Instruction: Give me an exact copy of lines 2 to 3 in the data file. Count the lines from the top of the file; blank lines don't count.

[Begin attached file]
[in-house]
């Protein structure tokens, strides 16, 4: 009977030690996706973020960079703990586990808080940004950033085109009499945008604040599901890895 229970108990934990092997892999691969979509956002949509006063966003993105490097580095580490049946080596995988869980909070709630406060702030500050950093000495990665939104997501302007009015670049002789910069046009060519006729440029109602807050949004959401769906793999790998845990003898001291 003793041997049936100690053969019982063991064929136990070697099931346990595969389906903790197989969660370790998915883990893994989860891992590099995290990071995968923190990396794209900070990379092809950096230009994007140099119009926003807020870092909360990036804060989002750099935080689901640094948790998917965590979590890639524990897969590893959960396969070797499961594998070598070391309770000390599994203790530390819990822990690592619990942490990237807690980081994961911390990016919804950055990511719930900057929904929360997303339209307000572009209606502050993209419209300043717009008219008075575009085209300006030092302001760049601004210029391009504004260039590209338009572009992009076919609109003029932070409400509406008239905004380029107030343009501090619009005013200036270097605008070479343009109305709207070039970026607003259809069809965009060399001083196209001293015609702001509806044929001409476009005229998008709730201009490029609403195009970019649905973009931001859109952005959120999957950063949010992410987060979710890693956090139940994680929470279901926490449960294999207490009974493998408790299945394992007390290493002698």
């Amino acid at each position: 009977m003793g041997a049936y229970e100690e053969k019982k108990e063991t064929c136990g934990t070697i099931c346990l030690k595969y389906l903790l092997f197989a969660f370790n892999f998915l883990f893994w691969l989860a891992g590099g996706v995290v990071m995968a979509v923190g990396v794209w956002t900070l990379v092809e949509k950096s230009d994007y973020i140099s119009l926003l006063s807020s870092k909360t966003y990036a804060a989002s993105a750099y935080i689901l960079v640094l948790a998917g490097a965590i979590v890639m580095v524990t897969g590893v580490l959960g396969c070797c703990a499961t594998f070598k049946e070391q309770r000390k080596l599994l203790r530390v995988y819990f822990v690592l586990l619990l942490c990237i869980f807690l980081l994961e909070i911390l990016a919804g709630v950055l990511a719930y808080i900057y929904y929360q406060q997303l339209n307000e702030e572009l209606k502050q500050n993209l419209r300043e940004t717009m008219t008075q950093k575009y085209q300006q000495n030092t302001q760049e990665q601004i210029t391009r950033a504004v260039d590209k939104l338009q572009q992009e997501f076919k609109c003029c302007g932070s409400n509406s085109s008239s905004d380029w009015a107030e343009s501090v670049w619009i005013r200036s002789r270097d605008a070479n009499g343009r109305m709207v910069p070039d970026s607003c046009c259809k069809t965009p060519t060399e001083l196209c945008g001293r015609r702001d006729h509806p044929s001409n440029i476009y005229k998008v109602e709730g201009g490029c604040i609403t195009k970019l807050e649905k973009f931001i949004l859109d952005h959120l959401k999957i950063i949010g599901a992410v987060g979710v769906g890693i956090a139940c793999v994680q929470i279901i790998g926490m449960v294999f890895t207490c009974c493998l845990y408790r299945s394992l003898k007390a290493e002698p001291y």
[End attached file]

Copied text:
């Protein structure tokens, strides 16, 4: 009977030690996706973020960079703990586990808080940004950033085109009499945008604040599901890895 229970108990934990092997892999691969979509956002949509006063966003993105490097580095580490049946080596995988869980909070709630406060702030500050950093000495990665939104997501302007009015670049002789910069046009060519006729440029109602807050949004959401769906793999790998845990003898001291 003793041997049936100690053969019982063991064929136990070697099931346990595969389906903790197989969660370790998915883990893994989860891992590099995290990071995968923190990396794209900070990379092809950096230009994007140099119009926003807020870092909360990036804060989002750099935080689901640094948790998917965590979590890639524990897969590893959960396969070797499961594998070598070391309770000390599994203790530390819990822990690592619990942490990237807690980081994961911390990016919804950055990511719930900057929904929360997303339209307000572009209606502050993209419209300043717009008219008075575009085209300006030092302001760049601004210029391009504004260039590209338009572009992009076919609109003029932070409400509406008239905004380029107030343009501090619009005013200036270097605008070479343009109305709207070039970026607003259809069809965009060399001083196209001293015609702001509806044929001409476009005229998008709730201009490029609403195009970019649905973009931001859109952005959120999957950063949010992410987060979710890693956090139940994680929470279901926490449960294999207490009974493998408790299945394992007390290493002698």
């Amino acid at each position: 009977m003793g041997a049936y229970e100690e053969k019982k108990e063991t064929c136990g934990t070697i099931c346990l030690k595969y389906l903790l092997f197989a969660f370790n892999f998915l883990f893994w691969l989860a891992g590099g996706v995290v990071m995968a979509v923190g990396v794209w956002t900070l990379v092809e949509k950096s230009d994007y973020i140099s119009l926003l006063s807020s870092k909360t966003y990036a804060a989002s993105a750099y935080i689901l960079v640094l948790a998917g490097a965590i979590v890639m580095v524990t897969g590893v580490l959960g396969c070797c703990a499961t594998f070598k049946e070391q309770r000390k080596l599994l203790r530390v995988y819990f822990v690592l586990l619990l942490c990237i869980f807690l980081l994961e909070i911390l990016a919804g709630v950055l990511a719930y808080i900057y929904y929360q406060q997303l339209n307000e702030e572009l209606k502050q500050n993209l419209r300043e940004t717009m008219t008075q950093k575009y085209q300006q000495n030092t302001q760049e990665q601004i210029t391009r950033a504004v260039d590209k939104l338009q572009q992009e997501f076919k609109c003029c302007g932070s409400n509406s085109s008239s905004d380029w009015a107030e343009s501090v670049w619009i005013r200036s002789r270097d605008a070479n009499g343009r109305m709207v910069p070039d970026s607003c046009c259809k069809t965009p060519t060399e001083l196209c945008g001293r015609r702001d006729h509806p044929s001409n440029i476009y005229k998008v109602e709730g201009g490029c604040i609403t195009k970019l807050e649905k973009f931001i949004l859109d952005h959120l959401k999957i950063i949010g599901a992410v987060g979710v769906g890693i956090a139940c793999v994680q929470i279901i790998g926490m449960v294999f890895t207490c009974c493998l845990y408790r299945s394992l003898k007390a290493e002698p001291y």